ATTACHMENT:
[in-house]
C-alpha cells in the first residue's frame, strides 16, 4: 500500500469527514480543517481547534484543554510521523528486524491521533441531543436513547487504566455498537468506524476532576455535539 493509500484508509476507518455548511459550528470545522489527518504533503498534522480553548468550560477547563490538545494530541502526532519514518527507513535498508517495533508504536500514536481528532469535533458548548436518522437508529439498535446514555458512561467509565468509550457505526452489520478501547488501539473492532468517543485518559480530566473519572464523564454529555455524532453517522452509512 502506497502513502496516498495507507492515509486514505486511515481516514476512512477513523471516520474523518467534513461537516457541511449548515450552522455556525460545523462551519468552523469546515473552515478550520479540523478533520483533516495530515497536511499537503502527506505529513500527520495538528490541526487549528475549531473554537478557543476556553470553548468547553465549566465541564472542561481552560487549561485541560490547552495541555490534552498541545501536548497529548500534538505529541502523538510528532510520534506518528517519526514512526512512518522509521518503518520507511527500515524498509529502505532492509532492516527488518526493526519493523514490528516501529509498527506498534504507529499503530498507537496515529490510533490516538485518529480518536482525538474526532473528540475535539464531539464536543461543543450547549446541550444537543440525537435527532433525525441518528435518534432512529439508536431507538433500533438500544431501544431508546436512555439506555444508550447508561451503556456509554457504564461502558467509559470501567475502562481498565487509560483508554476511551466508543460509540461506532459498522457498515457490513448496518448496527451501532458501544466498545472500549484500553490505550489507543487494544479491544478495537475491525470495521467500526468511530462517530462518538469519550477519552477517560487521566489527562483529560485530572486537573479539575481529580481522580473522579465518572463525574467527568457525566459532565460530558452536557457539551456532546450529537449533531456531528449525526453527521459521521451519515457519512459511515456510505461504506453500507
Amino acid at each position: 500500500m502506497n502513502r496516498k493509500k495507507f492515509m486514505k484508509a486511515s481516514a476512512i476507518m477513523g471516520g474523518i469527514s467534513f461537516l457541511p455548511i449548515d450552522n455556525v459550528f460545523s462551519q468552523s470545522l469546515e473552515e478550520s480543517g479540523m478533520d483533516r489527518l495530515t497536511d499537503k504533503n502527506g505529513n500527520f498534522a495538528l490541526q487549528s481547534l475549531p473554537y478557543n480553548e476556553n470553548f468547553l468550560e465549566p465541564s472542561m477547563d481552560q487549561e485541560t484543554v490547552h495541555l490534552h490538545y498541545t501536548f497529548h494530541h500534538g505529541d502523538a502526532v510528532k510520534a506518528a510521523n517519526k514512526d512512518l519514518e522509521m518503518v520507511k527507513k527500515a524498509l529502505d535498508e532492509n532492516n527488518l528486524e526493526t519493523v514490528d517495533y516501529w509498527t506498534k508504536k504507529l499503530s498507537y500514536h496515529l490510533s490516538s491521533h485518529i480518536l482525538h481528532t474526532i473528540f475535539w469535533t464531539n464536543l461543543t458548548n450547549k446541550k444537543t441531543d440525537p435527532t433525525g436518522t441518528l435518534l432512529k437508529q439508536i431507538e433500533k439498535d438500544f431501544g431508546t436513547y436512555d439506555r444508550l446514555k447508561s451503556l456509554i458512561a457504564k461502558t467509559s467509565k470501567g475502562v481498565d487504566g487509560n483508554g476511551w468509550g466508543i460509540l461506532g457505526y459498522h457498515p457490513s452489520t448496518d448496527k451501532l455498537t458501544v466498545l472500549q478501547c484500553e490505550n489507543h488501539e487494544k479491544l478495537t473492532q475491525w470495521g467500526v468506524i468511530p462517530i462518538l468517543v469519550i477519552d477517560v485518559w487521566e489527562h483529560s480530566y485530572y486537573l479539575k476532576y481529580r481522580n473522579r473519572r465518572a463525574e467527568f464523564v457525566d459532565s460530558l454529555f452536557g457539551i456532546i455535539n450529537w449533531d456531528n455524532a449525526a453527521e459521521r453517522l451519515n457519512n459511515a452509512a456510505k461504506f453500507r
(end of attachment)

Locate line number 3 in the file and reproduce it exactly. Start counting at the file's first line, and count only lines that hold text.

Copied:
Amino acid at each position: 500500500m502506497n502513502r496516498k493509500k495507507f492515509m486514505k484508509a486511515s481516514a476512512i476507518m477513523g471516520g474523518i469527514s467534513f461537516l457541511p455548511i449548515d450552522n455556525v459550528f460545523s462551519q468552523s470545522l469546515e473552515e478550520s480543517g479540523m478533520d483533516r489527518l495530515t497536511d499537503k504533503n502527506g505529513n500527520f498534522a495538528l490541526q487549528s481547534l475549531p473554537y478557543n480553548e476556553n470553548f468547553l468550560e465549566p465541564s472542561m477547563d481552560q487549561e485541560t484543554v490547552h495541555l490534552h490538545y498541545t501536548f497529548h494530541h500534538g505529541d502523538a502526532v510528532k510520534a506518528a510521523n517519526k514512526d512512518l519514518e522509521m518503518v520507511k527507513k527500515a524498509l529502505d535498508e532492509n532492516n527488518l528486524e526493526t519493523v514490528d517495533y516501529w509498527t506498534k508504536k504507529l499503530s498507537y500514536h496515529l490510533s490516538s491521533h485518529i480518536l482525538h481528532t474526532i473528540f475535539w469535533t464531539n464536543l461543543t458548548n450547549k446541550k444537543t441531543d440525537p435527532t433525525g436518522t441518528l435518534l432512529k437508529q439508536i431507538e433500533k439498535d438500544f431501544g431508546t436513547y436512555d439506555r444508550l446514555k447508561s451503556l456509554i458512561a457504564k461502558t467509559s467509565k470501567g475502562v481498565d487504566g487509560n483508554g476511551w468509550g466508543i460509540l461506532g457505526y459498522h457498515p457490513s452489520t448496518d448496527k451501532l455498537t458501544v466498545l472500549q478501547c484500553e490505550n489507543h488501539e487494544k479491544l478495537t473492532q475491525w470495521g467500526v468506524i468511530p462517530i462518538l468517543v469519550i477519552d477517560v485518559w487521566e489527562h483529560s480530566y485530572y486537573l479539575k476532576y481529580r481522580n473522579r473519572r465518572a463525574e467527568f464523564v457525566d459532565s460530558l454529555f452536557g457539551i456532546i455535539n450529537w449533531d456531528n455524532a449525526a453527521e459521521r453517522l451519515n457519512n459511515a452509512a456510505k461504506f453500507r